5 Skills That Make a Good Operating Room Nurse
By Moira K. McGhee, Contributor
Operating room nursing is a specialized field in which nurses provide quality care to patients before, during and after surgery. An operating room nurse must have the same knowledge and skills as other registered nurses, but certain skills are even more invaluable during surgical procedures. Learn what makes a good operating room nurse and the five must-have skills to transition into surgical nursing.
Visit American Mobile to find operating room nursing jobs that help enhance your specialized OR skills.
Job description for operating room nurse
Operating room nurses, also called perioperative nurses and surgical nurses, are in charge of patients scheduled for surgery. OR nurses are specialized registered nurses (RN) and, depending on the situation, may act as scrub nurses or circulating nurses. Scrub nurses hand surgical instruments to the physician, while circulating nurses oversee nursing care during the procedure and ensure the operatingroom remains sterile. An operating nurse also acts a liaison between the patient, the patient’s relatives and the medical team. After extensive additional education and training, you may also become a RN First Assistant and deliver direct surgical care.
Education to pursue operating room nursing includes standard RN requirements, which may be followed by certification to demonstrate your knowledge and expertise in the field. After obtaining two years of operating room nursing experience, you’re eligible to take the Certified Nurse Operating Room (CNOR) Certification Examination. The Competency and Credentialing Institute and the Association of Perioperative Nurses (AORN) both offer CNOR certification. Reach out to professional nursing associations to learn more about training and certification options.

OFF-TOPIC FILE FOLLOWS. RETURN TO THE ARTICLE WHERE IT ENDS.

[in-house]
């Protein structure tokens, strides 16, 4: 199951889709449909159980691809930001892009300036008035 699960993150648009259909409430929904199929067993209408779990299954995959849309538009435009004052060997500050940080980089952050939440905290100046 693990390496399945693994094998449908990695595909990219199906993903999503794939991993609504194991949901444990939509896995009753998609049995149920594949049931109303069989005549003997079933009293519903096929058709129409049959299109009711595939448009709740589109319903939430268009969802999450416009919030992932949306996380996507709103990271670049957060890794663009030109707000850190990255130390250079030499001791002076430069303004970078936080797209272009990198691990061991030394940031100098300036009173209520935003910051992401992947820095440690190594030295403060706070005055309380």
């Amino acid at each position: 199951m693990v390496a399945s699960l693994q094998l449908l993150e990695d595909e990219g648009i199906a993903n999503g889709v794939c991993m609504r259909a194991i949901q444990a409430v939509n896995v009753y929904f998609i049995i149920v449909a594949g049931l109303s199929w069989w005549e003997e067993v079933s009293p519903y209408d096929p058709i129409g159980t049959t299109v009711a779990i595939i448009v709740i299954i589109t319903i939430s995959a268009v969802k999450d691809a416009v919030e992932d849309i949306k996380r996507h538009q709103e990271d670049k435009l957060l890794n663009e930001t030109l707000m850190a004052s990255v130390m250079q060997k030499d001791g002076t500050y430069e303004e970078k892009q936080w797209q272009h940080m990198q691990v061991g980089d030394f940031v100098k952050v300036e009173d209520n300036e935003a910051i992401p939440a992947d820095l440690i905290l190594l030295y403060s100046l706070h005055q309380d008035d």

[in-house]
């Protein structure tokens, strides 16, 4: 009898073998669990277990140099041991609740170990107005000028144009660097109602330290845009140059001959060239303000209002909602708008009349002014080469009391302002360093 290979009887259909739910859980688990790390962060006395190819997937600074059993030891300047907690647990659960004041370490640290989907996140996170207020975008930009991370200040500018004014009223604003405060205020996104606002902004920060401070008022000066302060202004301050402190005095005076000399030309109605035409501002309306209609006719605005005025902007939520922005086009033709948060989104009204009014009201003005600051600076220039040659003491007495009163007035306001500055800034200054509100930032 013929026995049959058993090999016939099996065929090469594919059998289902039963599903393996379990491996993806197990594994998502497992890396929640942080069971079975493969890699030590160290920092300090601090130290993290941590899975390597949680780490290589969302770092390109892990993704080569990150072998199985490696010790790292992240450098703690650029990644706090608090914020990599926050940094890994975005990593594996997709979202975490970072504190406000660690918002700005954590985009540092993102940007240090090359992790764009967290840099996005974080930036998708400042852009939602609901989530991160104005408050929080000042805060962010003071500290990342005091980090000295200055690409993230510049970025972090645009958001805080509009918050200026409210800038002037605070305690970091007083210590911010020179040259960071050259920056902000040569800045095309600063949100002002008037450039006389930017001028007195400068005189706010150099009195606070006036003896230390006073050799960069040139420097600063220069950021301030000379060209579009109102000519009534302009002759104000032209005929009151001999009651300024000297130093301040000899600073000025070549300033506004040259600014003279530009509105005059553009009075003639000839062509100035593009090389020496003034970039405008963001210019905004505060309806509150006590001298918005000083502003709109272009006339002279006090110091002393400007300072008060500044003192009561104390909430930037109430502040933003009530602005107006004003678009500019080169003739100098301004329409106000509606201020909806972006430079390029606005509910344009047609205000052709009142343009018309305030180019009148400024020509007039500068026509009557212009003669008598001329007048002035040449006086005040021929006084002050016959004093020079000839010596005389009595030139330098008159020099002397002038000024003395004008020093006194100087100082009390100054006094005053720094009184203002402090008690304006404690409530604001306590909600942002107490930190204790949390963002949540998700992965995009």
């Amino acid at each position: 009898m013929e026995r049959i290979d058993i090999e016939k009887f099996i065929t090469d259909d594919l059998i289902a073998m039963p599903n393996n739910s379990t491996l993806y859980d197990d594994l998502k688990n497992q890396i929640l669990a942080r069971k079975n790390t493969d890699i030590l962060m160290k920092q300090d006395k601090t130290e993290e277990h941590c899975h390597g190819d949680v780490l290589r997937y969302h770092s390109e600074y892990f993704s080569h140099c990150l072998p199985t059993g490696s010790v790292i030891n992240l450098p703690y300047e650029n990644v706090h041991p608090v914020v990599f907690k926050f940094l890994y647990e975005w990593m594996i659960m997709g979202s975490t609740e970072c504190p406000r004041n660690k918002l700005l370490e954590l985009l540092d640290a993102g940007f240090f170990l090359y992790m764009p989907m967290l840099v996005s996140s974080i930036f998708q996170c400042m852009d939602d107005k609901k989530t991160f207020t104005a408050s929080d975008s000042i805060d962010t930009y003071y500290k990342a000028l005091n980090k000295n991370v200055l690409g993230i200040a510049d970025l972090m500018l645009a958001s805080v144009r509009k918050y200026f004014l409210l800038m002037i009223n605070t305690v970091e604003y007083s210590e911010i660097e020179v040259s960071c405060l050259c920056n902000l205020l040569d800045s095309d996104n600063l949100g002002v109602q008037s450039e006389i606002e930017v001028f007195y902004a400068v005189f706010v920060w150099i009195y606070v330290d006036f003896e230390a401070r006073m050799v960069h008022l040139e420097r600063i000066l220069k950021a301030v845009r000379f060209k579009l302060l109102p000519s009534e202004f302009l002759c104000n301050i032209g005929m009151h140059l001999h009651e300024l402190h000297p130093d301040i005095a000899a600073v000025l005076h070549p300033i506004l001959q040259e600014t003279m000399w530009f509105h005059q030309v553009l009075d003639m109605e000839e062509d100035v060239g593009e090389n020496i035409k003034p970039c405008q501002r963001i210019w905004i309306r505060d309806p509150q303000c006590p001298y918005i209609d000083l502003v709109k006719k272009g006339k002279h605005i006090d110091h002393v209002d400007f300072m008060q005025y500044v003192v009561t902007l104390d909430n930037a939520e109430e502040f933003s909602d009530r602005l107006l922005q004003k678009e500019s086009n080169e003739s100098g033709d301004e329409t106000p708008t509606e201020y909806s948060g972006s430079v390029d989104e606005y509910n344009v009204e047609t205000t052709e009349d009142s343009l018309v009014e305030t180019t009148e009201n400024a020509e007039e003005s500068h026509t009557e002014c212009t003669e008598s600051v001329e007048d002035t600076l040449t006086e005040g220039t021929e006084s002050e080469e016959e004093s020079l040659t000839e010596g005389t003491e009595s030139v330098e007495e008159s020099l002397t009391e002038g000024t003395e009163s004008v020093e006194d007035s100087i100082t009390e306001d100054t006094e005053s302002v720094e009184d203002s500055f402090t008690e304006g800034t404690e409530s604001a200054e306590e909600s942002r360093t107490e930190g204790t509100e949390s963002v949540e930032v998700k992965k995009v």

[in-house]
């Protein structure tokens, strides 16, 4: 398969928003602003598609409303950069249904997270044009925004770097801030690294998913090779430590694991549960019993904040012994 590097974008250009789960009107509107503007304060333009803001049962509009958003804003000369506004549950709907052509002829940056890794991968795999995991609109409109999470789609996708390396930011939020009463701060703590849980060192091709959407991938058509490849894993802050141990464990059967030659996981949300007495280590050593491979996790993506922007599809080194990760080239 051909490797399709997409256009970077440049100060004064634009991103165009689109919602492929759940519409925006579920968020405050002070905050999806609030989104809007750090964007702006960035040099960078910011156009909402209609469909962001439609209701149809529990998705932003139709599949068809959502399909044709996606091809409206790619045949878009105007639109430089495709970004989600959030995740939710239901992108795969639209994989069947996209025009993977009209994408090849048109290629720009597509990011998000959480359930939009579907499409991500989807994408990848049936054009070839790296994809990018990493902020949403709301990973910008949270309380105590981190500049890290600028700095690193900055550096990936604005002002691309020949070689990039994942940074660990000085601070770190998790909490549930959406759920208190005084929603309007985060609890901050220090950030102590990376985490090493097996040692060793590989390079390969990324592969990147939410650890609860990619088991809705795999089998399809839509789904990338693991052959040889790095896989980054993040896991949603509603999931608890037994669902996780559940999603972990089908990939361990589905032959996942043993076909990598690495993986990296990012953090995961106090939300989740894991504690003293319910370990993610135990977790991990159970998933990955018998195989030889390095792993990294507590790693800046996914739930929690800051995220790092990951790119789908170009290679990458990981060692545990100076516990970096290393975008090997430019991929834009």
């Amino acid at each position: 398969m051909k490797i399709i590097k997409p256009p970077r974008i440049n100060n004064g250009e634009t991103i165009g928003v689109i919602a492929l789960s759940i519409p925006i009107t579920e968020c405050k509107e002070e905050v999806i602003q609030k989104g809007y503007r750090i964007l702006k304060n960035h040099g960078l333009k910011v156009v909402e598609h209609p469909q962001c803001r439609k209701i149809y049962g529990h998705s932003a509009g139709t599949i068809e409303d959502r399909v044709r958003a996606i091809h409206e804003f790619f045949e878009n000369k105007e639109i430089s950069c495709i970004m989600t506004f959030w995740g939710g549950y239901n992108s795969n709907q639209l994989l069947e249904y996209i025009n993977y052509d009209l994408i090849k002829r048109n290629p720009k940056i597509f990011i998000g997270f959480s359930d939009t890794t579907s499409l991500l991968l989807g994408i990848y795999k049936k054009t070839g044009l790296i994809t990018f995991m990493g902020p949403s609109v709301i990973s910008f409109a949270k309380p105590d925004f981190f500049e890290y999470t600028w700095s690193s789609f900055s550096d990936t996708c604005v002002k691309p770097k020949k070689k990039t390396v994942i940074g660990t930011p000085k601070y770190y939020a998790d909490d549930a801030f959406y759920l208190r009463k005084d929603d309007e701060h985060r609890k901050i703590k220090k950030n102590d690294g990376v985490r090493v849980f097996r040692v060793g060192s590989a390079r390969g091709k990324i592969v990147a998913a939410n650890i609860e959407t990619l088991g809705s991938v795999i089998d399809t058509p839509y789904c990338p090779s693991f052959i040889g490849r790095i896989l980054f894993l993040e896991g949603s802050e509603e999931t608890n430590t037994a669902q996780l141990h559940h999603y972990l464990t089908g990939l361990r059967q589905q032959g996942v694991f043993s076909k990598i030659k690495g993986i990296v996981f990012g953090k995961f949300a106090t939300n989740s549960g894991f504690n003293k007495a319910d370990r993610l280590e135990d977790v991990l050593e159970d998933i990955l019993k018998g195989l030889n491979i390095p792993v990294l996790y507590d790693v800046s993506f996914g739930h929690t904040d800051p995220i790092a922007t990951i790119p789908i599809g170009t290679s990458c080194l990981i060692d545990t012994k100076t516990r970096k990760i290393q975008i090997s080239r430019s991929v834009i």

Job outlook for operating room nursing
Operating room nursing has a very favorable job outlook, including competitive wages and plenty of room for advancement. Although the U.S. Bureau of Labor Statistics doesn’t maintain salary information specific to the surgical nursing field, an operating room nurse’s salary is comparable to standard RNs. While the median annual wage of RNs in May 2017 was $70,000, the increased knowledge and skills required in the operating room usually leads to slightly higher salaries. Any credentials you’ve acquired and your years of experience also affect how much you earn. According to the Mayo Clinic’s College of Medicine and Science, operating room nurses should also see 15 percent job growth between 2016 and 2026.
What makes a good operating room nurse?
A good operating room nurse should have the same skills and traits as other RNs. Certain skills are even more important than others in this environment, including the following five skills.
1. Ability to work as a team
“The operating room is a very complex and dynamic environment and each member of the operating room team requires specific skills,” explains Trent Douglas, MD, FACS, of Restore SD Plastic Surgery. “In addition to the individual skills necessary to perform a surgical procedure safely and successfully, there are common traits that the surgeon, nurse, scrub tech and anesthesia provider all need to share. The most successful OR teams I’ve seen share the traits of good communication, respect, organization and anticipation.”